Is there definitely a connection between sunbeds and cancer?
Doctors say yes. The sunbed lobby says not necessarily. So who do you believe?
The Sunbed Association, a body representing sunbed salons in the UK and Ireland, took issue with the connection made between sunbeds and cancer, and challenged Minister for Finance Paschal Donohoe to produce evidence of it. File photograph: Getty Images
You almost have to admire the ballsiness of the Sunbed Association. They came out swinging this week after a Budget Day announcement of a VAT increase on sunbed services, from 13.5 to 23 per cent. The increase was explained as a recognition of “the clear evidence of a link between sunbeds and skin cancer”.
The Sunbed Association, a membership body representing sunbed salons in the UK and Ireland, said it wasn’t bothered about the Vat increase. “Given the average sunbed session costs around €8 and the average sunbed user has about 20 sessions per annum, this will only represent an increase of about €1 a month to the average sunbed user, so hardly a big deal.”
Instead, it took issue with the connection made between sunbeds and cancer, and challenged Minister for Finance Paschal Donohoe to produce scientific evidence of it.
So what is that evidence?
The largest study of the subject is by the International Agency for Research on Cancer (IARC), which classified UV-emitting tanning devices as “carcinogenic to humans (Group 1)”. This places it in the same group as tobacco smoke and plutonium. In 2009, the agency’s analysis of more than 20 epidemiological studies showed the risk of cutaneous melanoma increases by 75 per cent when the use of tanning devices starts before age 30.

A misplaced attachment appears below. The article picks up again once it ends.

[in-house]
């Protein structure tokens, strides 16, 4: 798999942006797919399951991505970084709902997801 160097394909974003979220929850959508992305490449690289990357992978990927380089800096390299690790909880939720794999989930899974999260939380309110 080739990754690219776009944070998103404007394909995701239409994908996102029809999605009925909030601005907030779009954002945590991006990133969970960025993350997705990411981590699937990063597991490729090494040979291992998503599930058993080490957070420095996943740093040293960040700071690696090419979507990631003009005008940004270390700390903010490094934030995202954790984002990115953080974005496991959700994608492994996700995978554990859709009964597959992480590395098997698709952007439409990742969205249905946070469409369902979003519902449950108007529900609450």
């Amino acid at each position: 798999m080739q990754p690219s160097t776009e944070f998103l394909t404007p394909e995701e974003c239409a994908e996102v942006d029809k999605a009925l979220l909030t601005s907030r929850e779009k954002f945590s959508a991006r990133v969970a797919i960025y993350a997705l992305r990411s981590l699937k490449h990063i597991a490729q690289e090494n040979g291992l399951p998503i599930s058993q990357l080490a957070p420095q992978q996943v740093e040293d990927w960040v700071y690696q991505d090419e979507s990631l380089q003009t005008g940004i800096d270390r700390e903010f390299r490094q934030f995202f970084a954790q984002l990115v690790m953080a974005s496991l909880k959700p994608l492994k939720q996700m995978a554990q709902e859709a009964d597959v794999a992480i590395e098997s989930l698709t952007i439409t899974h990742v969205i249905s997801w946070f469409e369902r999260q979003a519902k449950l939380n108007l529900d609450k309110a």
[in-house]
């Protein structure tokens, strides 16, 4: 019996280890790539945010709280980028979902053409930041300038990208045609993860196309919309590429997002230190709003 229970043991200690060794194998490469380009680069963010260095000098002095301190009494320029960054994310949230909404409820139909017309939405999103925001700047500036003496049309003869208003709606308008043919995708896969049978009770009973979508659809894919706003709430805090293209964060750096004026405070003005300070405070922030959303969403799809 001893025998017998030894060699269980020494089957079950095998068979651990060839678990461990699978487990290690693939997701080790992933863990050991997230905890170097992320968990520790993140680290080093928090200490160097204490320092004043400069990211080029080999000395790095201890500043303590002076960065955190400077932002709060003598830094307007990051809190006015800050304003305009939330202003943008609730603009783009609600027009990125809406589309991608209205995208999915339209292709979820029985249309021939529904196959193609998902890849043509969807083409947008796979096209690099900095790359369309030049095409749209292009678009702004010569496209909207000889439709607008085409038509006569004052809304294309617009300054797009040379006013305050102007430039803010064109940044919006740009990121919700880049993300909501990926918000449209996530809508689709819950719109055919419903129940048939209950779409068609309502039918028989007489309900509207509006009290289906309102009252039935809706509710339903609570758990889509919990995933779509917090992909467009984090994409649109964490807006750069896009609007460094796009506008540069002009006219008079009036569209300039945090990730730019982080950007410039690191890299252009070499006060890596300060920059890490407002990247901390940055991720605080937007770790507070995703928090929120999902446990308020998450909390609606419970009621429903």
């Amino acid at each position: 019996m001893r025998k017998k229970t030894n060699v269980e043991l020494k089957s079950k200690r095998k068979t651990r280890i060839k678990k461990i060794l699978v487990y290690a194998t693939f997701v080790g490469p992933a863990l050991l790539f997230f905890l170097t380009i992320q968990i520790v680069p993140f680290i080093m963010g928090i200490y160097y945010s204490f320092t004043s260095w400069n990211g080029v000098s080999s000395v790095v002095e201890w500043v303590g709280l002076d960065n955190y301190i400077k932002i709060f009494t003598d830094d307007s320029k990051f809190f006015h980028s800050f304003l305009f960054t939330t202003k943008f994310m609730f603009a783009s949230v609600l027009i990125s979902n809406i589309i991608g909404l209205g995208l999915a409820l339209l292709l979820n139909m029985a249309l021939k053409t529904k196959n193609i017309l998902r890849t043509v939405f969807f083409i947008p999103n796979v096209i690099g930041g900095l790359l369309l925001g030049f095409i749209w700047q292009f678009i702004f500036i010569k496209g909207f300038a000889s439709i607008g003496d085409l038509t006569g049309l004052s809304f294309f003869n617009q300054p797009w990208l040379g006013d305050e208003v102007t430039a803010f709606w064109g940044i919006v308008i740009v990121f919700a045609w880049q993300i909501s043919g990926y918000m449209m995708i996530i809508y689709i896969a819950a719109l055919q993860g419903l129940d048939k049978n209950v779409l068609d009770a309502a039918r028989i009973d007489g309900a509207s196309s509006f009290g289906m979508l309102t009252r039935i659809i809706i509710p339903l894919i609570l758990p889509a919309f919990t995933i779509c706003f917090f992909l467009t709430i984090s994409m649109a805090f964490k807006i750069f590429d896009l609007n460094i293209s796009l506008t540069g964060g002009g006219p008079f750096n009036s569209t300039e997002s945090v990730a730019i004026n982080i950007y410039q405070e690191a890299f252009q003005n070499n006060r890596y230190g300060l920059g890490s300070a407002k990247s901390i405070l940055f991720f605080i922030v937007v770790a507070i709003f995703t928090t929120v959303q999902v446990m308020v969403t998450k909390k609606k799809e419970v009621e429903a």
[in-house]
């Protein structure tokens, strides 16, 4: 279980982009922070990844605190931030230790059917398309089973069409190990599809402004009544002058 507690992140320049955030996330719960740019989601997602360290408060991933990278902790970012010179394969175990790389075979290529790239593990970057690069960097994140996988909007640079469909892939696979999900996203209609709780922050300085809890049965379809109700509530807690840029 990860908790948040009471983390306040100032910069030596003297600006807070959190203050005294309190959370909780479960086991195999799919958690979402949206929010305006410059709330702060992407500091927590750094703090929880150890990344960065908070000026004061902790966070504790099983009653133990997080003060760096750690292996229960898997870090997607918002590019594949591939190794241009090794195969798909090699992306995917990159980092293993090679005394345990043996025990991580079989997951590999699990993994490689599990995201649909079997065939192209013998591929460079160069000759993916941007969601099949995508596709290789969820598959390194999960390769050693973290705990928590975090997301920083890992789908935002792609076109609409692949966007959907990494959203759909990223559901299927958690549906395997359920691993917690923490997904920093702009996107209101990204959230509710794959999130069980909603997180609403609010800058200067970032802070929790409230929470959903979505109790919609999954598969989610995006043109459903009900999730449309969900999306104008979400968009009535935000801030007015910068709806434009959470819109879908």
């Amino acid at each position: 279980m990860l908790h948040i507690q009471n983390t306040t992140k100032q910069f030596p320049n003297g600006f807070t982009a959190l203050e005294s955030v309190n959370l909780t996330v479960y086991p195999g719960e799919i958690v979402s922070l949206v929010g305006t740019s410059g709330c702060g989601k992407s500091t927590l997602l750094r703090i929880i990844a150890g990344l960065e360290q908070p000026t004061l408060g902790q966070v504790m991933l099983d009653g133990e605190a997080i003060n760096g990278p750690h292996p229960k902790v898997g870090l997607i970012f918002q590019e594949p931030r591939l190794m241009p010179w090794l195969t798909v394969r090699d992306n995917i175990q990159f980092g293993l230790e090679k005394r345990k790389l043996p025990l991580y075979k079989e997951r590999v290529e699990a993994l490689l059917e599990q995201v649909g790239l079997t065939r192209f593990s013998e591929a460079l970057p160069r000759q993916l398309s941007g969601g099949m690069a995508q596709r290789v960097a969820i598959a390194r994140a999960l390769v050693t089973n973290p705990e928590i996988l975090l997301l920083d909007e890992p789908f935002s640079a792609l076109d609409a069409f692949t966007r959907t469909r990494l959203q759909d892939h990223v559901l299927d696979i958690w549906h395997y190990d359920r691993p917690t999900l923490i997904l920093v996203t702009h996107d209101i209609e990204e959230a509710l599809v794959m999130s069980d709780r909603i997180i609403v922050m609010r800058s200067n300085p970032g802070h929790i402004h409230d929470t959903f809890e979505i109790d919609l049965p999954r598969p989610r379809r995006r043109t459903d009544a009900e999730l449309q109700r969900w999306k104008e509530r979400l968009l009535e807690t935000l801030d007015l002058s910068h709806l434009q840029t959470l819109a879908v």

The study says there is also sufficient evidence of an increased risk of ocular melanoma associated with the use of tanning devices. It confirms ultraviolet radiation is carcinogenic to humans.
The World Health Organisation advises avoidance of “sunlamps and tanning parlours and to protect yourself from overexposure to the sun”.
The WHO is measured in its advice. It says sunbed radiation can produce adverse health effects similar to those of natural sunlight, notably in fair-skinned, persistent users.
But the WHO also says that, due to the long latency for skin cancer and eye damage, it is difficult to demonstrate any long-term health effects. “Few studies have been undertaken to systematically assess the dangers of sunbed use, and the picture remains equivocal,” and “as yet, evidence for an association between sunbed use and increased melanoma risk is suggestive but not conclusive”.
Others are less equivocal. The Journal of the American Medical Association Dermatology’s 2014 review, International Prevalence of Indoor Tanning, finds more skin cancer cases due to indoor tanning than lung cancer cases due to smoking. It says that in the US, 419,254 cases of skin cancer can be attributed to indoor tanning; of these, 6,199 are melanoma.
It’s hard to argue with IARC saying sunbeds are carcinogenic, says Selene Daly, dermatology nurse specialist at Sligo University Hospital, pointing out the study shows increases in squamous cell carcinoma and malignant melanoma.